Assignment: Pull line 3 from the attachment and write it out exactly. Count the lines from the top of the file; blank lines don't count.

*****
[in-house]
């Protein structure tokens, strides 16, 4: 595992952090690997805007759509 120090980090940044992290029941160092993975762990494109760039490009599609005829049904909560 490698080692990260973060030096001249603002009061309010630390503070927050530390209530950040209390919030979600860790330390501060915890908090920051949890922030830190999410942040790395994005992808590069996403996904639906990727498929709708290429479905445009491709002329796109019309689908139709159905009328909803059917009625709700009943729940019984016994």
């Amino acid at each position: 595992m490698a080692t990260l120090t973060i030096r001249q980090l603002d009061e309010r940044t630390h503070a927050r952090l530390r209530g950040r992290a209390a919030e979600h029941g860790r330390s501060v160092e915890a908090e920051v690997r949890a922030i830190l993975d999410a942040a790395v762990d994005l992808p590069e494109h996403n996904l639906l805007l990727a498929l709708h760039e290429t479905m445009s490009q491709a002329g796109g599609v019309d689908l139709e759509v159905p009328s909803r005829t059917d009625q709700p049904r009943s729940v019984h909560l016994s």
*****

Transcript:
């Amino acid at each position: 595992m490698a080692t990260l120090t973060i030096r001249q980090l603002d009061e309010r940044t630390h503070a927050r952090l530390r209530g950040r992290a209390a919030e979600h029941g860790r330390s501060v160092e915890a908090e920051v690997r949890a922030i830190l993975d999410a942040a790395v762990d994005l992808p590069e494109h996403n996904l639906l805007l990727a498929l709708h760039e290429t479905m445009s490009q491709a002329g796109g599609v019309d689908l139709e759509v159905p009328s909803r005829t059917d009625q709700p049904r009943s729940v019984h909560l016994s």